Health Desk: 14 February 2018: Trying to shed those extra kilos? Chewing slowly and refraining from eating for two hours before bedtime may help, scientists say. Changes in eating habits were strongly associated with lower obesity and weight (BMI), and smaller waist circumference, according to researchers from Kyushu University in Japan.
The findings are based on health insurance data for nearly 60,000 people with diabetes in Japan who submitted claims and had regular health check-ups between 2008 and 2013.
During the check-ups, participants were quizzed about their lifestyle, including their eating and sleep habits as well as alcohol and tobacco use. They were specifically asked about their eating speed, which was categorized as fast, normal or slow.
They were asked whether they did any of the following three or more times a week: eat dinner within two hours of going to sleep; snack after dinner; and skip breakfast. More than a third (36.5 percent) of participants had one check-up over the six years, while just under a third (29.5 percent) had two. One in five (20 percent) had three.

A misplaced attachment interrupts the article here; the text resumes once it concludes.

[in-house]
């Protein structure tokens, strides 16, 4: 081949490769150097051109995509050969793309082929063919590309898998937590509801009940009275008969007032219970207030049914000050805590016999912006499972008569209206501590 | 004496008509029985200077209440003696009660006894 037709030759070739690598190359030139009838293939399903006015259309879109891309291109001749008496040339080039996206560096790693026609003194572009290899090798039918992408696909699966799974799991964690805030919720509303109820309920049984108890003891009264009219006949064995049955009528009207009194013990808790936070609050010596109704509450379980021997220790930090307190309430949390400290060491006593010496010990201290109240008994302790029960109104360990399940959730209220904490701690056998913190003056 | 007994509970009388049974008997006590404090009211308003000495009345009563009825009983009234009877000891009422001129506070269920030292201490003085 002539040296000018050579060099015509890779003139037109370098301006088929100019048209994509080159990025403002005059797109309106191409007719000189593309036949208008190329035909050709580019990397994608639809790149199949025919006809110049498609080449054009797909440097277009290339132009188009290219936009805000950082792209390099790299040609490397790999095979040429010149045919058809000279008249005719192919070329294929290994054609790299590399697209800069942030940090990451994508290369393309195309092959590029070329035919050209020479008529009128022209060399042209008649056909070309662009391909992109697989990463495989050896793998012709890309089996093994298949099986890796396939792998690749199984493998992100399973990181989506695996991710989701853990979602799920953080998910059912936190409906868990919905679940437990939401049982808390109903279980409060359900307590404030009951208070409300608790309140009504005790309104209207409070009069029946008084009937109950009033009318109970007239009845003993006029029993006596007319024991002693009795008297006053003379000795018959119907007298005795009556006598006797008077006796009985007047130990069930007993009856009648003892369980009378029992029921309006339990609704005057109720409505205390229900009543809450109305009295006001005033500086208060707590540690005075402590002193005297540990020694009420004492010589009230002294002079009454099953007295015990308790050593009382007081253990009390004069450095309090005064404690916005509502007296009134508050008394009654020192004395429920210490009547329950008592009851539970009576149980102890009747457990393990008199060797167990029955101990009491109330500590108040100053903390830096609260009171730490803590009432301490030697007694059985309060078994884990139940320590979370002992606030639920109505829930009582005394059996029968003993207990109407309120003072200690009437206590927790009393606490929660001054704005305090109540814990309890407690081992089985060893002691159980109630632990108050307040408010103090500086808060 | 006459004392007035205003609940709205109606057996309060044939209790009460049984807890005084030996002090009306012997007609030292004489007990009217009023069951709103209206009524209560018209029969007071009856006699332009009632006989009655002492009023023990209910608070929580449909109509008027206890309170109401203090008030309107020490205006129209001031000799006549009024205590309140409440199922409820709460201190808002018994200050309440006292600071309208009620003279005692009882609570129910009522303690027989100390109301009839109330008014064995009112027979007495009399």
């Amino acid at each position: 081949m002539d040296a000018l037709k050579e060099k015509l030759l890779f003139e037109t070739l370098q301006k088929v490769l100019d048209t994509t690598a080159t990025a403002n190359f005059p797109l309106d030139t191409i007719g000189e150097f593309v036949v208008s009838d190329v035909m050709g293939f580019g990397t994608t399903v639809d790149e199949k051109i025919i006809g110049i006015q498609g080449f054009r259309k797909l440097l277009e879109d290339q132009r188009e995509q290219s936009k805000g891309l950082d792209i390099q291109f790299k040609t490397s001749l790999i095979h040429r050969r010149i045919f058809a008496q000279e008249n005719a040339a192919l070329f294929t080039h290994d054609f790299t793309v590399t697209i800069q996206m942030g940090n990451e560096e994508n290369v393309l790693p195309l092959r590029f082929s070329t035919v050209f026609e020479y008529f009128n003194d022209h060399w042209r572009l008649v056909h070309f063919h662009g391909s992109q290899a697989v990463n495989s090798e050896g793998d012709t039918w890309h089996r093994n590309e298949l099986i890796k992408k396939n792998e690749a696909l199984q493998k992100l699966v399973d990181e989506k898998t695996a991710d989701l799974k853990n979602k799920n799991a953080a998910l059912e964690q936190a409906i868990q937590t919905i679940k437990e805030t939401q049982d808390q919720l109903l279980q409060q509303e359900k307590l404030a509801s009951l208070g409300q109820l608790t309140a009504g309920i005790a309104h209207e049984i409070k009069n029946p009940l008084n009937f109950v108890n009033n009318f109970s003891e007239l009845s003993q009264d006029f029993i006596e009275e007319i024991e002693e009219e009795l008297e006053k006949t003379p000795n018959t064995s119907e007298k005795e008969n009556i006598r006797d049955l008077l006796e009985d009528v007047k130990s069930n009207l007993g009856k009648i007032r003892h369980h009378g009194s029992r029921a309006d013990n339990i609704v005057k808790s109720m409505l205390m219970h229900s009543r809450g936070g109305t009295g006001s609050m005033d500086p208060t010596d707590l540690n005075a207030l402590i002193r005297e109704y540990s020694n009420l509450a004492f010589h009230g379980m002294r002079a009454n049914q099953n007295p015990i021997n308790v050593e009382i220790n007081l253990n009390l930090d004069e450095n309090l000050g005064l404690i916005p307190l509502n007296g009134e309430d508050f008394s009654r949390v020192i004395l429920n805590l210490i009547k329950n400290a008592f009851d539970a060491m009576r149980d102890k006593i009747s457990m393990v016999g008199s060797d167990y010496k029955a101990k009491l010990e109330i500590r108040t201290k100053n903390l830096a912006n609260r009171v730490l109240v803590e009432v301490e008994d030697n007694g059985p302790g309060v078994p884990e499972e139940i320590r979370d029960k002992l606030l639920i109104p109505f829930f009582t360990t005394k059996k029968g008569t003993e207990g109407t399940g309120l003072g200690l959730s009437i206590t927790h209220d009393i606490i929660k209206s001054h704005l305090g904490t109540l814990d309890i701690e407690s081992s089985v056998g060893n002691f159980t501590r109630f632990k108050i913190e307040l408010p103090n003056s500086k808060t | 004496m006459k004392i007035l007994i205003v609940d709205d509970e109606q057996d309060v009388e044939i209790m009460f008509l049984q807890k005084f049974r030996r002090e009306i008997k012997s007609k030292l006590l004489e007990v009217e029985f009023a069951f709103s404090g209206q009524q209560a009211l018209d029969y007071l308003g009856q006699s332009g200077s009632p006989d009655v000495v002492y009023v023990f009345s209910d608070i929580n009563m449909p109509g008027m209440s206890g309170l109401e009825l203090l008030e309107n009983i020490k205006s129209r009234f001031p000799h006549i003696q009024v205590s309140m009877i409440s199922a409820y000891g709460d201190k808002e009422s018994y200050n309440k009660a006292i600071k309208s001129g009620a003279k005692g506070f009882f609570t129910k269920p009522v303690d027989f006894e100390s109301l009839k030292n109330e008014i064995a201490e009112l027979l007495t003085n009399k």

At the start of the study, some 22,070 people routinely wolfed down their food; 33,455 ate at a normal speed, and 4,192 lingered over every mouthful.
The slow-eaters tended to be healthier and to have a healthier lifestyle than either the fast or normal speed eaters.
After taking account of potentially influential factors, the results showed that compared with those who tended to gobble up their food, those who ate at a normal speed were 29 percent less likely to be obese, rising to 42 percent for those who ate slowly.
Although absolute reductions in waist circumference–an indicator of a potentially harmful midriff bulge–were small, they were greater among the slow and normal speed eaters.
Snacking after dinner and eating within two hours of going to sleep three or more times a week were also strongly linked to changes in BMI. However, skipping breakfast was not.